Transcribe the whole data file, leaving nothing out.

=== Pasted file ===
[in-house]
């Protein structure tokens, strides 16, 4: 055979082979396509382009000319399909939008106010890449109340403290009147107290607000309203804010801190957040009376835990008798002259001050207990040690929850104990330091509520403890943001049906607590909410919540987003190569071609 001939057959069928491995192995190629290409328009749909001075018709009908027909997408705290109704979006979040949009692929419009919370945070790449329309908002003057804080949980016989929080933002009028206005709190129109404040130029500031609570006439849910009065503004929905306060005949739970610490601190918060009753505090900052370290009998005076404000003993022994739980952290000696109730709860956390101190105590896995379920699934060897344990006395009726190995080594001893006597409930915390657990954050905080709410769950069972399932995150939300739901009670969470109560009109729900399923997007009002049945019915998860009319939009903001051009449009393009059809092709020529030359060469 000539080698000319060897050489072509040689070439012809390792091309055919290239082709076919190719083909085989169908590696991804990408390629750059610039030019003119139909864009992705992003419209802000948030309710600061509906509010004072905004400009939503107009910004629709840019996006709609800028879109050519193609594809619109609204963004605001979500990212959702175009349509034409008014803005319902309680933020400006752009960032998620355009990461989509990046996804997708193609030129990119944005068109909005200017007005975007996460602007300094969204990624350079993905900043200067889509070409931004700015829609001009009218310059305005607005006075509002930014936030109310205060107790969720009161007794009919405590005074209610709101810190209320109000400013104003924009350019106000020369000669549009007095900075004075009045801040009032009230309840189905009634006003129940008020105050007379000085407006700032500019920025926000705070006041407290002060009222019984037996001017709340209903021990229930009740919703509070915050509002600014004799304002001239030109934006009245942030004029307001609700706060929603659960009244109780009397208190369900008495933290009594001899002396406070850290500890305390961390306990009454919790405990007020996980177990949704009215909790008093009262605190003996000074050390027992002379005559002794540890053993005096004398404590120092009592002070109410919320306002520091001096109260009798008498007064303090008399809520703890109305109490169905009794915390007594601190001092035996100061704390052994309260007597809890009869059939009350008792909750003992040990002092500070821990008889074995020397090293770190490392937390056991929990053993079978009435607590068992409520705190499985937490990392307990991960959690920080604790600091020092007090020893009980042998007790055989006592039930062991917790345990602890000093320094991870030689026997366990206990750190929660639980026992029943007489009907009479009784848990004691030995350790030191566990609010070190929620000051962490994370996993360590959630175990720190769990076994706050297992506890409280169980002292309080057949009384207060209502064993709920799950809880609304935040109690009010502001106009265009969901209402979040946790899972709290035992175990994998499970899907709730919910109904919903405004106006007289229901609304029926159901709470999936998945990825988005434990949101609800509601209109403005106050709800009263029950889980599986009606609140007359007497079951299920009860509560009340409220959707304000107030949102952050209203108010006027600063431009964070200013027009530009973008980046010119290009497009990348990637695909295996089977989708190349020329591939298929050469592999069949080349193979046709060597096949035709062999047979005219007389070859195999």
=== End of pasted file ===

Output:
[in-house]
């Protein structure tokens, strides 16, 4: 055979082979396509382009000319399909939008106010890449109340403290009147107290607000309203804010801190957040009376835990008798002259001050207990040690929850104990330091509520403890943001049906607590909410919540987003190569071609 001939057959069928491995192995190629290409328009749909001075018709009908027909997408705290109704979006979040949009692929419009919370945070790449329309908002003057804080949980016989929080933002009028206005709190129109404040130029500031609570006439849910009065503004929905306060005949739970610490601190918060009753505090900052370290009998005076404000003993022994739980952290000696109730709860956390101190105590896995379920699934060897344990006395009726190995080594001893006597409930915390657990954050905080709410769950069972399932995150939300739901009670969470109560009109729900399923997007009002049945019915998860009319939009903001051009449009393009059809092709020529030359060469 000539080698000319060897050489072509040689070439012809390792091309055919290239082709076919190719083909085989169908590696991804990408390629750059610039030019003119139909864009992705992003419209802000948030309710600061509906509010004072905004400009939503107009910004629709840019996006709609800028879109050519193609594809619109609204963004605001979500990212959702175009349509034409008014803005319902309680933020400006752009960032998620355009990461989509990046996804997708193609030129990119944005068109909005200017007005975007996460602007300094969204990624350079993905900043200067889509070409931004700015829609001009009218310059305005607005006075509002930014936030109310205060107790969720009161007794009919405590005074209610709101810190209320109000400013104003924009350019106000020369000669549009007095900075004075009045801040009032009230309840189905009634006003129940008020105050007379000085407006700032500019920025926000705070006041407290002060009222019984037996001017709340209903021990229930009740919703509070915050509002600014004799304002001239030109934006009245942030004029307001609700706060929603659960009244109780009397208190369900008495933290009594001899002396406070850290500890305390961390306990009454919790405990007020996980177990949704009215909790008093009262605190003996000074050390027992002379005559002794540890053993005096004398404590120092009592002070109410919320306002520091001096109260009798008498007064303090008399809520703890109305109490169905009794915390007594601190001092035996100061704390052994309260007597809890009869059939009350008792909750003992040990002092500070821990008889074995020397090293770190490392937390056991929990053993079978009435607590068992409520705190499985937490990392307990991960959690920080604790600091020092007090020893009980042998007790055989006592039930062991917790345990602890000093320094991870030689026997366990206990750190929660639980026992029943007489009907009479009784848990004691030995350790030191566990609010070190929620000051962490994370996993360590959630175990720190769990076994706050297992506890409280169980002292309080057949009384207060209502064993709920799950809880609304935040109690009010502001106009265009969901209402979040946790899972709290035992175990994998499970899907709730919910109904919903405004106006007289229901609304029926159901709470999936998945990825988005434990949101609800509601209109403005106050709800009263029950889980599986009606609140007359007497079951299920009860509560009340409220959707304000107030949102952050209203108010006027600063431009964070200013027009530009973008980046010119290009497009990348990637695909295996089977989708190349020329591939298929050469592999069949080349193979046709060597096949035709062999047979005219007389070859195999």